Caribbean RoundUp


The United States government, in collaboration with the government of Antigua and Barbuda recently launched a Police Records Management Information System (PRMIS), which is designed to help the Police Force to improve data management and analysis.

PRMIS will be piloted in two police stations — the Dockyard and St. John Police Stations.

It will ultimately strengthen police response to support crime reduction using such measures as geo-mapping and victim and offender profiling.

The system is a key component of the United States Agency for International Development’s (USAID) CariSECURE project.

CariSECURE is a component of USA’s wider Youth Empowerment Services (YES) Project, which aims to reduce youth involvement in the Caribbean. It is implemented by the United Nations Development program (UNDP).

PRMIS uses standardized crime and violence data to foster evidence-based policy and programing across eight eastern and southern Caribbean countries, including Antigua and Barbuda.

These countries will benefit from customized software that allows for cross country comparisons and generates high quality data to support cohesive regional crime strategies and responses.

Antigua and Barbuda is the fifth country to launch the PRMIS.


The Barbados-based Caribbean Institute for Meteorology and Hydrology (CIMH) said that while there is less concern over short-term drought, there remains such concern over long-term drought as the end of the year approaches.

In its latest Caribbean Drought Bulletin released recently in Barbados said the drought situation is of even more concern given that the wet season is also coming to an end.

The CIMH said the long-term drought situation — by the end of November 2019 — is of immediate concern in south-eastern Belize, while noting that the long-term drought is evolving in Antigua, Barbados, norther and central Belize, Dominica, French Guiana, Grenada, St. Kitts and Trinidad and Tobago.

It said that long-term drought might possibly continue in Hispaniola and Martinique and might also develop in northern Puerto Rico, St. Martin, St. Vincent and the United States Virgin Islands.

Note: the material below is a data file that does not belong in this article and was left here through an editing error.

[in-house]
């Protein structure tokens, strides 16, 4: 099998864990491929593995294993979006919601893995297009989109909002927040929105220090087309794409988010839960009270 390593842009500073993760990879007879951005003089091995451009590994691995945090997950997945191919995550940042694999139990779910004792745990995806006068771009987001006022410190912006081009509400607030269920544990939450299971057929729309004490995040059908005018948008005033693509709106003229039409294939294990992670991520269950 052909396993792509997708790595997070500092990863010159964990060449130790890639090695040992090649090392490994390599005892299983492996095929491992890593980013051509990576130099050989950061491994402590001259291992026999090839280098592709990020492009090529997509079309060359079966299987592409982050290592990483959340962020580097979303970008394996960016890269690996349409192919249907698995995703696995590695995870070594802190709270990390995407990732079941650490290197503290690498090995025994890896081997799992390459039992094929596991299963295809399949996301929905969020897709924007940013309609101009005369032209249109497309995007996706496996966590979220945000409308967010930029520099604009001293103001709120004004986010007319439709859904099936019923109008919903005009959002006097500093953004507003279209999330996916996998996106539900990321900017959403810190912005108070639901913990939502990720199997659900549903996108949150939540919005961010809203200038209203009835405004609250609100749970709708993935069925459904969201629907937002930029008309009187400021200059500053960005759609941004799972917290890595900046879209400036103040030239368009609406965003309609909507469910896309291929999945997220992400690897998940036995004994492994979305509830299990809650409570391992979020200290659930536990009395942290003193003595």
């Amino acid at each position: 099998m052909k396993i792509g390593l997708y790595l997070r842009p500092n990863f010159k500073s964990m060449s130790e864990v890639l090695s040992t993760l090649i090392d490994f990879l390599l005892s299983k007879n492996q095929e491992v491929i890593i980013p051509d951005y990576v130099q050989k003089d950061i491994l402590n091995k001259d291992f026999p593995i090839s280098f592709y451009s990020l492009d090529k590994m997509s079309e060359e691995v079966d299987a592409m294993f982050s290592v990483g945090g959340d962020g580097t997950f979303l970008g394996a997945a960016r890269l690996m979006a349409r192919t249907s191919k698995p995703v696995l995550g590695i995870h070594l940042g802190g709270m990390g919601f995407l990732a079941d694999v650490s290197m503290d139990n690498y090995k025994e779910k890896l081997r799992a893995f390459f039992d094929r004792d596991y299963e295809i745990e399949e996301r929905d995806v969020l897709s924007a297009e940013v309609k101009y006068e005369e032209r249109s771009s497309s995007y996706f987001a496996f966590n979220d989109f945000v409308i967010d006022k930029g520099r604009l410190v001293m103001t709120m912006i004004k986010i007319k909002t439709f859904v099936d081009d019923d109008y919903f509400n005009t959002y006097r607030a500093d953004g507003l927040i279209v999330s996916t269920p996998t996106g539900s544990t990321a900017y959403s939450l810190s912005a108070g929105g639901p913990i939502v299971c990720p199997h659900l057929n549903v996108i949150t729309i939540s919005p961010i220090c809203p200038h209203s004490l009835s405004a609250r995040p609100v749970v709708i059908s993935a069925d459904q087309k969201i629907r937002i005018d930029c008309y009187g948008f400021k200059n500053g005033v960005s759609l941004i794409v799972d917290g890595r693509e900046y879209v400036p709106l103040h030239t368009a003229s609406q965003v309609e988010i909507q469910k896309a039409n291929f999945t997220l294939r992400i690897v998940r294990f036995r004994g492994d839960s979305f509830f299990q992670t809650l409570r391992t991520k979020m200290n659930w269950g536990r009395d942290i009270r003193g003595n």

In a review of the situation in the region for August, the CIMH said there were mixed conditions seen throughout the islands of the eastern Caribbean.


India is providing a US$150 million line of credit to finance renewable energy and climate change-related projects in the Caribbean Community (Caricom).

This is according to a statement issued by the St. Kitts-Nevis government.

The statement follows a historic summit between India and the 15-member CARICOM grouping that was aimed at deepening the political cooperation among various stakeholders.

CARICOM leaders as well as foreign ministers, who recently attended the 74th session of the United Nations General Assembly (UNGA) met with India’s Prime Minister Narendra Modi, in the first –ever CARICOM-India summit according to the statement.

New Delhi is also making available a US$14 million grant for “quick impact” community development projects within CARICOM.

The Prime Minister of India also announced the establishment of the Regional Center for Excellence in Information Technology in Guyana and the Regional Vocational Training Center in Belize, which are upgrades to the existing India-funded centers in those two countries.

The St. Kitts-Nevis statement said coming out of the meeting a joint task force will be created to map the way forward in deepening relations between Caricom and India on bilateral and regional matters.